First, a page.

Pro-Russian forces advanced in Ukraine’s Crimean peninsula, ignoring Western calls to halt a military takeover before the region’s separatist referendum. Russian troops detained Ukrainian border guards at a base a day after gunmen fired warning shots at international observers and barred them from Crimea.
Ukrainian Prime Minister Arseniy Yatsenyuk plans to travel to Washington on March 12 as Russian President Vladimir Putin defended the actions of Crimea’s local government, which may use the March 16 vote to leave Ukraine and join the country’s Soviet-era master.
The MSCI Asia Pacific Index increased 5.7 percent since this year’s low on Feb. 4. The gauge traded at 13 times the estimated earnings of its constituent companies, compared with 16 for the Standard & Poor’s 500 Index and 14.5 for the Stoxx Europe 600 Index, according to data compiled by Bloomberg.
Futures on the S&P 500 slipped less than 0.1 percent today. The U.S. benchmark index added 0.1 percent on March 7, extending a record high, after data showed stronger-than-forecast jobs growth, offsetting concern the situation in Ukraine could worsen.
The jobs report released on March 7 showed a 175,000 gain in payrolls last month, which followed a revised 129,000 increase in January. The median forecast of economists in a Bloomberg survey called for a 149,000 advance in February. The jobless rate unexpectedly climbed from a five-year low, rising to 6.7 percent from 6.6 percent.
Raw-material producers posted the biggest decline among the 10 industry groups on the MSCI Asia Pacific Index as iron ore last week slid to the lowest since June to enter a bear market and copper futures sank to an eight-month low.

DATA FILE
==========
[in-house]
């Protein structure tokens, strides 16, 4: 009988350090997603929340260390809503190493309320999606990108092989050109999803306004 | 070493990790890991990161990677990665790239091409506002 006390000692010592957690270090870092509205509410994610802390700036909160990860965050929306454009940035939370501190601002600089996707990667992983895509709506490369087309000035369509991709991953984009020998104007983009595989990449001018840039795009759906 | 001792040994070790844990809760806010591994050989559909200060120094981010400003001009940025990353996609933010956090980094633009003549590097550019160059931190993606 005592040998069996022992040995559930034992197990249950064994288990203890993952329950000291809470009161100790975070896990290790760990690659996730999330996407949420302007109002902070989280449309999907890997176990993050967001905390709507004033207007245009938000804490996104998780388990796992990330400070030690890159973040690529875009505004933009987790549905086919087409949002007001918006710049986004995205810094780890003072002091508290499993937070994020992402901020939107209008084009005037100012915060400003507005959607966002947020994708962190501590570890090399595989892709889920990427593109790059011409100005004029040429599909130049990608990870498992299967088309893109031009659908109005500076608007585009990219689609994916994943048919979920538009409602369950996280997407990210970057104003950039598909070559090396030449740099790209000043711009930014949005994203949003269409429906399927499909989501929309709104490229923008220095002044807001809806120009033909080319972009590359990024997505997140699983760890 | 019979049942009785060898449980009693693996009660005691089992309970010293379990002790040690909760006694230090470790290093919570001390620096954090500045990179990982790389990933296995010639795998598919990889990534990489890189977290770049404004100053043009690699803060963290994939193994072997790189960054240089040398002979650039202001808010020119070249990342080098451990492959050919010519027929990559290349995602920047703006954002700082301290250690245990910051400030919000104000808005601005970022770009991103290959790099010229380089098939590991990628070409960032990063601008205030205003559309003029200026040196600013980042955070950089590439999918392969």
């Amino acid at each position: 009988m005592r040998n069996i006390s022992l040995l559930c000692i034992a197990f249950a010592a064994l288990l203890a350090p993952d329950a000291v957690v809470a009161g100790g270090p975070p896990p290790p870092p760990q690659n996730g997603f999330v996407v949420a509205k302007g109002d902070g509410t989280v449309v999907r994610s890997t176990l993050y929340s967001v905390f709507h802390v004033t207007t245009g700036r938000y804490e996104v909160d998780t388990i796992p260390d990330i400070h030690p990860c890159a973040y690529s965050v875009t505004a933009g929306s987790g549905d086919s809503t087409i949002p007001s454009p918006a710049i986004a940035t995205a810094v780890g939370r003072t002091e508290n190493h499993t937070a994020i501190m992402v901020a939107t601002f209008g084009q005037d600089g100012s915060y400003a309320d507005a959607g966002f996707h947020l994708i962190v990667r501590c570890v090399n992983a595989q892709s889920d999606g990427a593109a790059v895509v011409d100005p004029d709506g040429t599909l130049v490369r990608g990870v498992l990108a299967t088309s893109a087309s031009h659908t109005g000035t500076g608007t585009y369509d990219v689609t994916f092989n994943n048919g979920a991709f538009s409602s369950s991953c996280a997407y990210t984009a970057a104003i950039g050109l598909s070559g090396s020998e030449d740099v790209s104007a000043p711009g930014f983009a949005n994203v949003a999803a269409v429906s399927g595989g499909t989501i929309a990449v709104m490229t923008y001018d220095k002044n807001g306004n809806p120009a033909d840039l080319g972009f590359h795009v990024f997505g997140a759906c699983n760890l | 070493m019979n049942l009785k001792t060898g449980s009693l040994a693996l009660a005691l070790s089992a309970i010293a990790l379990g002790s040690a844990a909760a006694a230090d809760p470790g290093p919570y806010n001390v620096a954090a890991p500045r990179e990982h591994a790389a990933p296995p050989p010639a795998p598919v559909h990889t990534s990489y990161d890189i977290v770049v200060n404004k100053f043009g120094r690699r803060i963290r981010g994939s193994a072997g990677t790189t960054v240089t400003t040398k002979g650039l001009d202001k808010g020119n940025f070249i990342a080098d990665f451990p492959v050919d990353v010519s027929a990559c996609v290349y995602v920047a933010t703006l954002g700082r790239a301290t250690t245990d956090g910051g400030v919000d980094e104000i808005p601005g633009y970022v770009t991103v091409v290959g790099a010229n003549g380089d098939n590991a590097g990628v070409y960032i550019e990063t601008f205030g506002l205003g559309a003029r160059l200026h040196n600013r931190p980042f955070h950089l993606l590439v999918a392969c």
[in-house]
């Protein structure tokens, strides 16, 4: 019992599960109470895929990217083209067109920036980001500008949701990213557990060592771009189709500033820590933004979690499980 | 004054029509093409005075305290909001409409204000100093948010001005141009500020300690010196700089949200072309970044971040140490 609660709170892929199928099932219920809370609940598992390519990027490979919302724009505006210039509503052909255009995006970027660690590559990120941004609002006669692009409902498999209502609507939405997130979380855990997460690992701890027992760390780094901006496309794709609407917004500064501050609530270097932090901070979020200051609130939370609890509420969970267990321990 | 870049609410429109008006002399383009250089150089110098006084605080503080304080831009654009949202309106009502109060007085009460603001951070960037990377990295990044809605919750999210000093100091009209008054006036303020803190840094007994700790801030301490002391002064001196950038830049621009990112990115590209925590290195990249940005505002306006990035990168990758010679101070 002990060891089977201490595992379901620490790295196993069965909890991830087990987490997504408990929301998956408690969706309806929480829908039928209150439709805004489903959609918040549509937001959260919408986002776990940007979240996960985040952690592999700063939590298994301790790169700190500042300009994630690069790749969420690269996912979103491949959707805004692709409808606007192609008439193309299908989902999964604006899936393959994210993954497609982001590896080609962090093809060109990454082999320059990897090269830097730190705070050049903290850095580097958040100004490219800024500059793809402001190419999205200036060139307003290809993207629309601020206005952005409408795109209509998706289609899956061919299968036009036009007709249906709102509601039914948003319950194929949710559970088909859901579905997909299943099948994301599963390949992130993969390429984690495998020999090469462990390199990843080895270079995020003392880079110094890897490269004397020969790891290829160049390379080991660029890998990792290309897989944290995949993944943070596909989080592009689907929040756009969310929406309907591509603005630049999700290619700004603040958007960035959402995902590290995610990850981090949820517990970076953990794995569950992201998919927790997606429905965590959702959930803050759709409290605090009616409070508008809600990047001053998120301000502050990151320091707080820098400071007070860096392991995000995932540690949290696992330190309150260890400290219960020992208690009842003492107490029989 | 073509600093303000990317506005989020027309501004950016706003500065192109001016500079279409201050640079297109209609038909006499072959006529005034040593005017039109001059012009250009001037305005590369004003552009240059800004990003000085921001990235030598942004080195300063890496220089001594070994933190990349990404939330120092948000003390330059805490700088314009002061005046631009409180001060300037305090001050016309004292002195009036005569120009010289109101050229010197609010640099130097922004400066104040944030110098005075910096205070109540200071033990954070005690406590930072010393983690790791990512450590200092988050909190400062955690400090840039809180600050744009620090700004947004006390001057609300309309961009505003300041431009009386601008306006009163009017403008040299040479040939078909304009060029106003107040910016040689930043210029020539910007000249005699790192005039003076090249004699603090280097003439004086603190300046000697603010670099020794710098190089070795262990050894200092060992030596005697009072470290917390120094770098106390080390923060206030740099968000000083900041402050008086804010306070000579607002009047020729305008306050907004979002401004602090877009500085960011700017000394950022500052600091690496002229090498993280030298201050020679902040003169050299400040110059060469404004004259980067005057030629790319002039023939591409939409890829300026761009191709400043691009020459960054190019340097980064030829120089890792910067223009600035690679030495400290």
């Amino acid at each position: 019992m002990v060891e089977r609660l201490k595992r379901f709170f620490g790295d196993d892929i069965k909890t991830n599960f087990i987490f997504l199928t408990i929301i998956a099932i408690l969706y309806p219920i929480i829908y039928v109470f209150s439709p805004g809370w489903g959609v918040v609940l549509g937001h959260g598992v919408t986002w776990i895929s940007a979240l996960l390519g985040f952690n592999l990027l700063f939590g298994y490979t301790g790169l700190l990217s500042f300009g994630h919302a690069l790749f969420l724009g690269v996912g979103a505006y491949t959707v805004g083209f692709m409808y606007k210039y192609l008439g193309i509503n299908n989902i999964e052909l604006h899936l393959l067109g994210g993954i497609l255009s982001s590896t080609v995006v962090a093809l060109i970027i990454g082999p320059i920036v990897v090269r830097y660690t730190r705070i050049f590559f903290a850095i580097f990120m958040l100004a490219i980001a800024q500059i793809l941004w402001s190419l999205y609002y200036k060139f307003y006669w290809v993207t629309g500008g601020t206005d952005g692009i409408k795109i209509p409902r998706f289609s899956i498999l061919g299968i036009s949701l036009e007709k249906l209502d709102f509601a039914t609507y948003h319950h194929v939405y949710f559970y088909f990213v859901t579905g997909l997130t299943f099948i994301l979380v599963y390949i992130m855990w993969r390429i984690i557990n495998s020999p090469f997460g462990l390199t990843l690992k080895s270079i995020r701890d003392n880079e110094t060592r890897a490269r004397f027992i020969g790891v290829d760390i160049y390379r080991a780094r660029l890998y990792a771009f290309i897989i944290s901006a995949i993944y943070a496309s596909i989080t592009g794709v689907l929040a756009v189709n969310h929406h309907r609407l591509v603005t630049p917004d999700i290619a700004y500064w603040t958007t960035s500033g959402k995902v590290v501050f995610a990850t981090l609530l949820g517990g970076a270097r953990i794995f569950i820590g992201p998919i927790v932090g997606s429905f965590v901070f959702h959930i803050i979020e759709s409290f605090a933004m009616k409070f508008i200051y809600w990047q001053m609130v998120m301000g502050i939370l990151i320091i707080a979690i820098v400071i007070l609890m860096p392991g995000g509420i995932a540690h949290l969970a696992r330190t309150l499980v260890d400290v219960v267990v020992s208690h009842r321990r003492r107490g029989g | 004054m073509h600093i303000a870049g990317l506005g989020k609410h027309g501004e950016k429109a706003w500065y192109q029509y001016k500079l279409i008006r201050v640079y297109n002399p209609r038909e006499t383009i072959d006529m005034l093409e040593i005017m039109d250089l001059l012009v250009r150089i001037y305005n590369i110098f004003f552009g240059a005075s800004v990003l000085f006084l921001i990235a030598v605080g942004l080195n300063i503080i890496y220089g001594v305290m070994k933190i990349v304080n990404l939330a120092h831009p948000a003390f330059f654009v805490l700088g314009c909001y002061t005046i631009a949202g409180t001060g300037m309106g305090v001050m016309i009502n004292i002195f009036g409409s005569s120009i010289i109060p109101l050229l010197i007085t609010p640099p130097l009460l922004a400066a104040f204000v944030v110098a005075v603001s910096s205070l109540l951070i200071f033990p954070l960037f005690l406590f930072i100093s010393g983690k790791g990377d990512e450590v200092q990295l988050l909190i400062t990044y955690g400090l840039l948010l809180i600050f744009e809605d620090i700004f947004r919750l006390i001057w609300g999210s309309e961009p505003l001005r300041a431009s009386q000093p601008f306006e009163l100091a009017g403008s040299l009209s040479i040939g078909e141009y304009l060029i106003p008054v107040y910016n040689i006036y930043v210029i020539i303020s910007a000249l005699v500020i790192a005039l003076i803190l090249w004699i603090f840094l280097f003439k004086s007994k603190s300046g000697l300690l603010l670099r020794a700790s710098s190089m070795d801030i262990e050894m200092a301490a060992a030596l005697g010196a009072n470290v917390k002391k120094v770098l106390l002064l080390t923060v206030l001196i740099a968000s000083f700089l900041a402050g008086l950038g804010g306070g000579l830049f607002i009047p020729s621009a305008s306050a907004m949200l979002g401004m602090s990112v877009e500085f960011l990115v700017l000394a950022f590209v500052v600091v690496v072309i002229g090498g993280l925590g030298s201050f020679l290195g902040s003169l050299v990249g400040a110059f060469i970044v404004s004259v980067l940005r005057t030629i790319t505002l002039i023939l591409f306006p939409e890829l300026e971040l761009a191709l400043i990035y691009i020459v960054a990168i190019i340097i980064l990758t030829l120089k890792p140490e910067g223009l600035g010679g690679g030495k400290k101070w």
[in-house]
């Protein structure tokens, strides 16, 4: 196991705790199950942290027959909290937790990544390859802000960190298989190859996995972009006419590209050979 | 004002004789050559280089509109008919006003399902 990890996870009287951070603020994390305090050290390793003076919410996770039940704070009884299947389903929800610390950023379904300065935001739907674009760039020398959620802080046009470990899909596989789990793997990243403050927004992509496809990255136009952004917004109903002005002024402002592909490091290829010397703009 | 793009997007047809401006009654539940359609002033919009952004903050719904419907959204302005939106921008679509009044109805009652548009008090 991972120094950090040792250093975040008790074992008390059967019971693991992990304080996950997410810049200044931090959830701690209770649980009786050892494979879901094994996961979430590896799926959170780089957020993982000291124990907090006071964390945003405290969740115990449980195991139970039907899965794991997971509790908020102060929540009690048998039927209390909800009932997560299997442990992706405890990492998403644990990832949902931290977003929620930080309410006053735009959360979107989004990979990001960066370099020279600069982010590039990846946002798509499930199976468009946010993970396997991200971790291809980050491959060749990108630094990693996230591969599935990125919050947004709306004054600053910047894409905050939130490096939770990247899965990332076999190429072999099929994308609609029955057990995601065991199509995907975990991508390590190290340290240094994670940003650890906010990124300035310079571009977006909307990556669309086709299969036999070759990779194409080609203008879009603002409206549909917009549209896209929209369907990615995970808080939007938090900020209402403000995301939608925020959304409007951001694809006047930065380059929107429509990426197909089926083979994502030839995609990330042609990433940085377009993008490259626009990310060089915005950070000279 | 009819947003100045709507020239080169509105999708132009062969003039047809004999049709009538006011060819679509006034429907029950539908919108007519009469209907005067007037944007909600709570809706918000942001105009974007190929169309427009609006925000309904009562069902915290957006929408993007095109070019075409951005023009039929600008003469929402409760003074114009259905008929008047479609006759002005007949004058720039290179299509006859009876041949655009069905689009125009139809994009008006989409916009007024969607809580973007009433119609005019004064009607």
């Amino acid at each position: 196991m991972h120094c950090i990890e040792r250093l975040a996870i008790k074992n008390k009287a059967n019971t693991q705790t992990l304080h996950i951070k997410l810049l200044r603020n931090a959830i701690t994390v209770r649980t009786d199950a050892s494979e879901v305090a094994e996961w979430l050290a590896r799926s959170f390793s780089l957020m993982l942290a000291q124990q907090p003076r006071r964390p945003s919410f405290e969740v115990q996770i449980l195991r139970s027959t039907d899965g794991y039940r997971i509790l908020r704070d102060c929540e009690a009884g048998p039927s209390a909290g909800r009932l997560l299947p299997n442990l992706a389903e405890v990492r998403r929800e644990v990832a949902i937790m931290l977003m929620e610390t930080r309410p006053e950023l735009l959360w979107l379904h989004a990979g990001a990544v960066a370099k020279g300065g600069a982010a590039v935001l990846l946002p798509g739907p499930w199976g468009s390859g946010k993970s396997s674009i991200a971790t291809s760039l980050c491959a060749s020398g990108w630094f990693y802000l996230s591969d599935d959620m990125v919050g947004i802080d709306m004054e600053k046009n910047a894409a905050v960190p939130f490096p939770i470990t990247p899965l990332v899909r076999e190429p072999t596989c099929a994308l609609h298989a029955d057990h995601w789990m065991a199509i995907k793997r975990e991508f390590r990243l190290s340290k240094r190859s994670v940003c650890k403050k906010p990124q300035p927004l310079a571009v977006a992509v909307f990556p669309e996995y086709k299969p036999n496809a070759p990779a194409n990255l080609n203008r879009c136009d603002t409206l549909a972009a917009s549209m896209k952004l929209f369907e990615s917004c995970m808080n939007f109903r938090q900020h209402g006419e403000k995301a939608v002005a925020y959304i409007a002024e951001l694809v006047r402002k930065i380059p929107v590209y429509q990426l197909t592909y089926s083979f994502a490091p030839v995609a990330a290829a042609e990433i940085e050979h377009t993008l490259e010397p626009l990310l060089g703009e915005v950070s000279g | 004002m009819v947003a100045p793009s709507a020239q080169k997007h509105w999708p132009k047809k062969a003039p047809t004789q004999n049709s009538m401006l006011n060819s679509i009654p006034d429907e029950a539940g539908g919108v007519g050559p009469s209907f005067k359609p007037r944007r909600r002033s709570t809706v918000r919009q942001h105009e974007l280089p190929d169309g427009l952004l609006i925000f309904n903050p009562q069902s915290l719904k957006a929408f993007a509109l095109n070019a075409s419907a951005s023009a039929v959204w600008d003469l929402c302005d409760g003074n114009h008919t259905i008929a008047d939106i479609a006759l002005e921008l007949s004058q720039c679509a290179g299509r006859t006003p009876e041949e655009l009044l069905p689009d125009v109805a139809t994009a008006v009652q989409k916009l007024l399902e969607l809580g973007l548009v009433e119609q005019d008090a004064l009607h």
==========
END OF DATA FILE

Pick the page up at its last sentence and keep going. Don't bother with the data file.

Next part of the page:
Fortescue slumped 9.4 percent to A$4.92 in Sydney. BHP Billiton Ltd. (BHP), the world’s biggest mining company, slipped 4.1 percent to A$36.16. Jiangxi Copper Co., China’s largest producer of the metal, declined 3.3 percent to HK$12.44 in Hong Kong.
Malaysian Air dropped 4 percent to 24 sen, for its lowest close as per data available to Bloomberg, as the missing plane that may have crashed in the Gulf of Thailand made it harder for the loss-making airline to revive profits. China Southern Airlines Co., which sold seven tickets for the Beijing-bound flight, slipped 3.9 percent to HK$2.50 in Hong Kong.
Ranbaxy fell 1.6 percent to 364.60 rupees in Mumbai. The company withdrew pills in 64,626 bottles of atorvastatin calcium from the U.S. market following a complaint by a pharmacist, the U.S. Food and Drug Administration said on its website. It’s the second recall of the company’s generic cholesterol-lowering medicine in 15 months. Parent company Daiichi Sankyo Co. slid 1.6 percent to 1,746 yen in Tokyo.
China Resources Cement Holdings Ltd. plunged 5.3 percent to HK$5.37 in Hong Kong after reporting full-year profit that missed analyst estimates. Anhui Conch Cement Co., the mainland’s biggest producer of the material by market value, dropped 4 percent to HK$27.75.
Among shares that rose, Leighton Holdings Ltd. climbed 11 percent to A$23.09 in Sydney. Hochtief AG, Germany’s largest builder, offered A$1.16 billion ($1.05 billion) to increase its stake in Australia’s largest construction company.